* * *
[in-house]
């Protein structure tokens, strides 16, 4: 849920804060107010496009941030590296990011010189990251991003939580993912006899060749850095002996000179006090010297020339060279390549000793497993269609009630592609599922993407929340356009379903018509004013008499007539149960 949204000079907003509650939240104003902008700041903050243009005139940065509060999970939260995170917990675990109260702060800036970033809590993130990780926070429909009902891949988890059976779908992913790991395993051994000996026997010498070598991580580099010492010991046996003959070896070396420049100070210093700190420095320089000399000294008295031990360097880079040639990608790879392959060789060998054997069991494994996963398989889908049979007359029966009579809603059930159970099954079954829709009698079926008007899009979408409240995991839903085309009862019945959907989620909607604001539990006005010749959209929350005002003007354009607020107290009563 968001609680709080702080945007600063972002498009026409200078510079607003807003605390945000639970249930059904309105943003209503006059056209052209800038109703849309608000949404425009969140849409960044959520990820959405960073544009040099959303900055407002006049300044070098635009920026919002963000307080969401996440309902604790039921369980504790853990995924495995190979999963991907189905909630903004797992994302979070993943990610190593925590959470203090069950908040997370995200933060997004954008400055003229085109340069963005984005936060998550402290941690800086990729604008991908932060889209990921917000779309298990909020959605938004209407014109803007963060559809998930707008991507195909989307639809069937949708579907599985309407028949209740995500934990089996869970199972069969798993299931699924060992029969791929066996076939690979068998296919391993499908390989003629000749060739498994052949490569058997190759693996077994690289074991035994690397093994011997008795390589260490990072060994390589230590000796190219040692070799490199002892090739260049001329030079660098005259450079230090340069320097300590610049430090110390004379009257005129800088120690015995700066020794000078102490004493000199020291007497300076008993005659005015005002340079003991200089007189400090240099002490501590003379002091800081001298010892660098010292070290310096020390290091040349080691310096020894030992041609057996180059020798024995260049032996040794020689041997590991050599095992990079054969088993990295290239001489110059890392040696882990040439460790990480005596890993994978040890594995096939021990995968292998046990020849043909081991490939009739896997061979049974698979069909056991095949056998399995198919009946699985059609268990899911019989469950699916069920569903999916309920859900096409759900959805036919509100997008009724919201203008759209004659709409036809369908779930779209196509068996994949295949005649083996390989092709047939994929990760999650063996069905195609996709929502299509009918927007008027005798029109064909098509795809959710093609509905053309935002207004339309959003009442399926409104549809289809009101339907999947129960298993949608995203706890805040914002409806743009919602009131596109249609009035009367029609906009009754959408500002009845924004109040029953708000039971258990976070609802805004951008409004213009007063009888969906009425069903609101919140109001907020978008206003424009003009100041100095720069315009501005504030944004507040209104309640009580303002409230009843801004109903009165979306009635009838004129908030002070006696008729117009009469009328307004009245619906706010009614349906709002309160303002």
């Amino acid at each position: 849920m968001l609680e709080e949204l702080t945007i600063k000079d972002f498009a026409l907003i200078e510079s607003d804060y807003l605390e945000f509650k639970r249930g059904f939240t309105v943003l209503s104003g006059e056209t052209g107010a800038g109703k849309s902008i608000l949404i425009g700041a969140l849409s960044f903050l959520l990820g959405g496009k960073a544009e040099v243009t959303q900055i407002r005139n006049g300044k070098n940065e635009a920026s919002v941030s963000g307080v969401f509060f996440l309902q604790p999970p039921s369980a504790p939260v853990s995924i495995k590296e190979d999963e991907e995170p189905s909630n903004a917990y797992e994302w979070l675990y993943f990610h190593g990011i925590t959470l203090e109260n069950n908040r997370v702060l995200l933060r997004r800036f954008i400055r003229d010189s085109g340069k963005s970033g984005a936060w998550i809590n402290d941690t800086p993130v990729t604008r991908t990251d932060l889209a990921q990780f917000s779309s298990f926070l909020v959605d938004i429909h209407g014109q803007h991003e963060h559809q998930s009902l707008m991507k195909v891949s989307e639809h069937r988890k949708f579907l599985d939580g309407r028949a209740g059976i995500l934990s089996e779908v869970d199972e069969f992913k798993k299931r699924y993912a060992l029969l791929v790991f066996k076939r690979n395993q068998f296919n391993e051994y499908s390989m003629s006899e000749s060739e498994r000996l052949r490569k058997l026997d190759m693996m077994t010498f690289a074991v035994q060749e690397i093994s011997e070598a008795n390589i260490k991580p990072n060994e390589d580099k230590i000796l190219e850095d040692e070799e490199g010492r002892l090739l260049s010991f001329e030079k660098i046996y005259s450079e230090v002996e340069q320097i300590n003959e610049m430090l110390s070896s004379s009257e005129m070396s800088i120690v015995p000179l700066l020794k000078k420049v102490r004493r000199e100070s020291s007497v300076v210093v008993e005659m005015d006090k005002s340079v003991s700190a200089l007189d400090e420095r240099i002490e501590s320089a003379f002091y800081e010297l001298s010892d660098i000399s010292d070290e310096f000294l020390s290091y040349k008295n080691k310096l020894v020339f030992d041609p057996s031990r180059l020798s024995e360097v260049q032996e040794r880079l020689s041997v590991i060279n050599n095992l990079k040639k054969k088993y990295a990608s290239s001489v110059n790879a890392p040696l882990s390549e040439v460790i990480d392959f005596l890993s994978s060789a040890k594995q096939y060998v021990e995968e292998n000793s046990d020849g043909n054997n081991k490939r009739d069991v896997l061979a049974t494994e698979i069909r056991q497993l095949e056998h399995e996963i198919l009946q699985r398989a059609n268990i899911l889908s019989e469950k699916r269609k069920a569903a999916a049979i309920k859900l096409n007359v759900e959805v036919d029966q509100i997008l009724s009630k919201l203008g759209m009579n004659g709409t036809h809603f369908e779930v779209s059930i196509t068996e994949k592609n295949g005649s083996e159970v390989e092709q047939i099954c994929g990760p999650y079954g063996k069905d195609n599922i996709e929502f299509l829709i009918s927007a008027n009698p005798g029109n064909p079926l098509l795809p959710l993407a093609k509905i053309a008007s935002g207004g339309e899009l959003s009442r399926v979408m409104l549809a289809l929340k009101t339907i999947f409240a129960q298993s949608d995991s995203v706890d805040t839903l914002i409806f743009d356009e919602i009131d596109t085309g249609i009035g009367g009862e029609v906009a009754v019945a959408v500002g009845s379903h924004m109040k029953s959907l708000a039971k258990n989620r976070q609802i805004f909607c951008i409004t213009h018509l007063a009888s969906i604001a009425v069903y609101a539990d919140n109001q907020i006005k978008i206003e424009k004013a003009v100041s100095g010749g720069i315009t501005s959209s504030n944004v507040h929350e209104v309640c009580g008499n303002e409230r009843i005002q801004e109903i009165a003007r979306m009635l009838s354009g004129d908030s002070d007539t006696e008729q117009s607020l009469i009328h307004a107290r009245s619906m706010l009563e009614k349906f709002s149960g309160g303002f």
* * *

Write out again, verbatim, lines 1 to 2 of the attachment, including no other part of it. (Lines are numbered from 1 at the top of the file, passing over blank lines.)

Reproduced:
[in-house]
């Protein structure tokens, strides 16, 4: 849920804060107010496009941030590296990011010189990251991003939580993912006899060749850095002996000179006090010297020339060279390549000793497993269609009630592609599922993407929340356009379903018509004013008499007539149960 949204000079907003509650939240104003902008700041903050243009005139940065509060999970939260995170917990675990109260702060800036970033809590993130990780926070429909009902891949988890059976779908992913790991395993051994000996026997010498070598991580580099010492010991046996003959070896070396420049100070210093700190420095320089000399000294008295031990360097880079040639990608790879392959060789060998054997069991494994996963398989889908049979007359029966009579809603059930159970099954079954829709009698079926008007899009979408409240995991839903085309009862019945959907989620909607604001539990006005010749959209929350005002003007354009607020107290009563 968001609680709080702080945007600063972002498009026409200078510079607003807003605390945000639970249930059904309105943003209503006059056209052209800038109703849309608000949404425009969140849409960044959520990820959405960073544009040099959303900055407002006049300044070098635009920026919002963000307080969401996440309902604790039921369980504790853990995924495995190979999963991907189905909630903004797992994302979070993943990610190593925590959470203090069950908040997370995200933060997004954008400055003229085109340069963005984005936060998550402290941690800086990729604008991908932060889209990921917000779309298990909020959605938004209407014109803007963060559809998930707008991507195909989307639809069937949708579907599985309407028949209740995500934990089996869970199972069969798993299931699924060992029969791929066996076939690979068998296919391993499908390989003629000749060739498994052949490569058997190759693996077994690289074991035994690397093994011997008795390589260490990072060994390589230590000796190219040692070799490199002892090739260049001329030079660098005259450079230090340069320097300590610049430090110390004379009257005129800088120690015995700066020794000078102490004493000199020291007497300076008993005659005015005002340079003991200089007189400090240099002490501590003379002091800081001298010892660098010292070290310096020390290091040349080691310096020894030992041609057996180059020798024995260049032996040794020689041997590991050599095992990079054969088993990295290239001489110059890392040696882990040439460790990480005596890993994978040890594995096939021990995968292998046990020849043909081991490939009739896997061979049974698979069909056991095949056998399995198919009946699985059609268990899911019989469950699916069920569903999916309920859900096409759900959805036919509100997008009724919201203008759209004659709409036809369908779930779209196509068996994949295949005649083996390989092709047939994929990760999650063996069905195609996709929502299509009918927007008027005798029109064909098509795809959710093609509905053309935002207004339309959003009442399926409104549809289809009101339907999947129960298993949608995203706890805040914002409806743009919602009131596109249609009035009367029609906009009754959408500002009845924004109040029953708000039971258990976070609802805004951008409004213009007063009888969906009425069903609101919140109001907020978008206003424009003009100041100095720069315009501005504030944004507040209104309640009580303002409230009843801004109903009165979306009635009838004129908030002070006696008729117009009469009328307004009245619906706010009614349906709002309160303002």